As a parent or guardian, it can be stressful to see your child in handcuffs or get a phone call that your child is at the police station for allegedly breaking the law. Minors do have specific rights in the juvenile justice system that are important to know if the situation ever arises. A person is considered a minor in Florida if they are under 18 years of age.
If a minor is arrested, the police must read the minor their Miranda Rights, which means they have the right to an attorney, and anything they tell the police can be used against them in court. If the minor does not read their Miranda Rights, any conversation between the minor and law enforcement will not be admissible in court as evidence. The minor may also have a parent present. If a minor requests their parents, the police must make a reasonable attempt to contact the parents and share the minor’s location, but police may still question the minor without a parent present. The minor has a right to an attorney, and either the parent may retain one or the minor will be assigned a court-appointed public defender. One exception to police questioning without an attorney is if the child is under 13 years of age and has been arrested for sexual assault or homicide, in which case the child may not be questioned at all without an attorney present.
After the minor is arrested and processed, a Juvenile Probation Officer will perform a risk assessment to determine if the minor is a flight risk. With that assessment, a Department of Juvenile Justice Officer will decide if the child may return home or should be held in a juvenile center before their detention hearing. If the minor’s risk level requires a juvenile center placement, they will be taken to either a Florida Department of Juvenile Justice Center or a Juvenile Assessment Center.
The detention hearing must take place within six (6) hours if the minor is 12 years old or younger, 12 hours if the minor is 12-17 years old and is a non-violent offense, or 24 hours if the minor is 12-17 years old and is a violent offense.
After a detention hearing, the State Attorney will either move forward in court or recommend a diversionary program. If the case moves forward, the State Attorney will file a delinquency petition. If a diversionary program is recommended, the minor has the option to participate in the program. In the instance the program is successfully completed, the case will be dismissed. On certain occasions, the minor will be tried as an adult if the offense is serious enough or if they are a repeat offender and close to the age limit. All decisions are at the judge’s discretion.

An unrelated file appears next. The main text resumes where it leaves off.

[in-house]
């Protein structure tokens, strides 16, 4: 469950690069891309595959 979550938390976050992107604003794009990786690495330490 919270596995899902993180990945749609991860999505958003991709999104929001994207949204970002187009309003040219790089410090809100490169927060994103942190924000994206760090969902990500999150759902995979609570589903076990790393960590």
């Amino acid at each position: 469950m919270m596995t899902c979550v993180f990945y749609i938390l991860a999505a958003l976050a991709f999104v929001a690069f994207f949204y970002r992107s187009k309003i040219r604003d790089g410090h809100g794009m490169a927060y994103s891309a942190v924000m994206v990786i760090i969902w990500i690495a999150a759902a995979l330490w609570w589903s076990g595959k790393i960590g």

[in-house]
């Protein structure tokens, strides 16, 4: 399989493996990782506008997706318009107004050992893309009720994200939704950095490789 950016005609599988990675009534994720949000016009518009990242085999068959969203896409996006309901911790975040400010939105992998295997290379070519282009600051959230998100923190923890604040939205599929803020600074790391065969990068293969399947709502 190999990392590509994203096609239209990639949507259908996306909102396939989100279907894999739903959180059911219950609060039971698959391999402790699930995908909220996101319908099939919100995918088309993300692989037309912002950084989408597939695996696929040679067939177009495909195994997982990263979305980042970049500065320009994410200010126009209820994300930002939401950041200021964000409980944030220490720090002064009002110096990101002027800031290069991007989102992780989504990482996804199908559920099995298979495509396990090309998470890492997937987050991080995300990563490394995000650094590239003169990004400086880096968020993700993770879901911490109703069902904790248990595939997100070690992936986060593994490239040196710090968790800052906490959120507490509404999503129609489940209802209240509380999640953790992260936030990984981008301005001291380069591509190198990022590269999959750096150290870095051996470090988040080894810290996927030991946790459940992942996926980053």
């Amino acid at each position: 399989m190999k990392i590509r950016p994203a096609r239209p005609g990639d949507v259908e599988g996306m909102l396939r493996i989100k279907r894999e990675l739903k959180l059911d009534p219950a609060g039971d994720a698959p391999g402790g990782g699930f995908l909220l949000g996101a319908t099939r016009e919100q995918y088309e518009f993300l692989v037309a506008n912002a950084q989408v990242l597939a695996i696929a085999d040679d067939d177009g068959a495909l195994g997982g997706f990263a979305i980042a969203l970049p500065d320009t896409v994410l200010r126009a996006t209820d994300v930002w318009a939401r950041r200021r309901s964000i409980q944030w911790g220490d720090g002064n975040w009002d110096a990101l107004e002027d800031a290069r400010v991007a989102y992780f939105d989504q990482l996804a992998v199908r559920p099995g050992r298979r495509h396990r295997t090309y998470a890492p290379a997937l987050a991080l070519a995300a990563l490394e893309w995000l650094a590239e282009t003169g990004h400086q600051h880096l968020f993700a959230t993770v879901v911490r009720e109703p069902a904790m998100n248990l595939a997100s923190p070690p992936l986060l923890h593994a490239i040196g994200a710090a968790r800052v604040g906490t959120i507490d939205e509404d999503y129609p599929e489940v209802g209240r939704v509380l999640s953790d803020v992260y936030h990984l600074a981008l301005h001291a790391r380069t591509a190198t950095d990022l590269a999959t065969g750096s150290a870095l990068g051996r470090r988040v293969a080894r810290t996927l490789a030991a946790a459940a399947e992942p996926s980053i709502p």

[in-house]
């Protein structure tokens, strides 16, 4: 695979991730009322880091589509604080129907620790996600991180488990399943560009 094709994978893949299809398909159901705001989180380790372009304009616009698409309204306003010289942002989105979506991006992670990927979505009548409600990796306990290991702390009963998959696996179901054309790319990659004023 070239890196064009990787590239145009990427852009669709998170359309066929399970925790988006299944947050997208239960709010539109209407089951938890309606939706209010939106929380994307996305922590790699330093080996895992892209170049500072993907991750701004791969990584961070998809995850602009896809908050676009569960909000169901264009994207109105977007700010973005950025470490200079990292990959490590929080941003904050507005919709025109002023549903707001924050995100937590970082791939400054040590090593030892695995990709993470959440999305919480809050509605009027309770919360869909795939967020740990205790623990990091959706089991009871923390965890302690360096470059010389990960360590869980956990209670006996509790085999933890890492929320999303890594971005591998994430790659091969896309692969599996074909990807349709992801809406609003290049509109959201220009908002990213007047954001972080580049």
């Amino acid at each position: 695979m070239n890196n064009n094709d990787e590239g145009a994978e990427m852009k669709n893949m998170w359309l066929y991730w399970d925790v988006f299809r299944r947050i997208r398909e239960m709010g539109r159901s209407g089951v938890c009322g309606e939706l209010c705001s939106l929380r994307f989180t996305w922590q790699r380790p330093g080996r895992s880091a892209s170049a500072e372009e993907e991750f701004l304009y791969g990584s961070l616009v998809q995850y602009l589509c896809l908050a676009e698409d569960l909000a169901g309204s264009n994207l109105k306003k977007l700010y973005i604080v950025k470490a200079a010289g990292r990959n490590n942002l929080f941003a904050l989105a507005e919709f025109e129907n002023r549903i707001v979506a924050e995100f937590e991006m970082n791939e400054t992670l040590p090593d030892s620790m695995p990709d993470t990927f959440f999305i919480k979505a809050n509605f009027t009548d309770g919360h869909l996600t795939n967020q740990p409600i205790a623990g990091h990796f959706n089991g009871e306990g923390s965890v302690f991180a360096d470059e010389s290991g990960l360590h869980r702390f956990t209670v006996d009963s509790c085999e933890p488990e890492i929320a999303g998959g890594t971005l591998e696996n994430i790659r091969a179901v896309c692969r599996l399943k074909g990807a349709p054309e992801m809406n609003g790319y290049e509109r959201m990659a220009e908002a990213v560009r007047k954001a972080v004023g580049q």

If the State Attorney moves forward in court, next will come the arraignment hearing. The arraignment hearing decides how the minor will plead: guilty, not guilty, or nolo contendere (I am pleading neither guilty nor not guilty, but I will accept the consequences of the offense(s) I am charged with). If the minor pleads guilty or nolo contendere, the case will move to a disposition hearing. There, the court will determine sentencing and how the minor will serve the time. If the minor pleads not guilty, the case will move to an adjudicatory hearing where both sides will argue if the minor committed the crime. As a minor, their adjudicatory hearing must take place within 21 days of the arrest unless for rare exceptions, in which it must be within 30 days. This will conclude with a disposition hearing.
Because the child is a minor, the juvenile justice system does have different procedures in place to afford the minor additional rights and a separate process from adult court. It is important to consult our attorneys at the Law Office of Adams and Luka, P.A. who are familiar with the Florida Juvenile Division Delinquency Court and the juvenile justice system.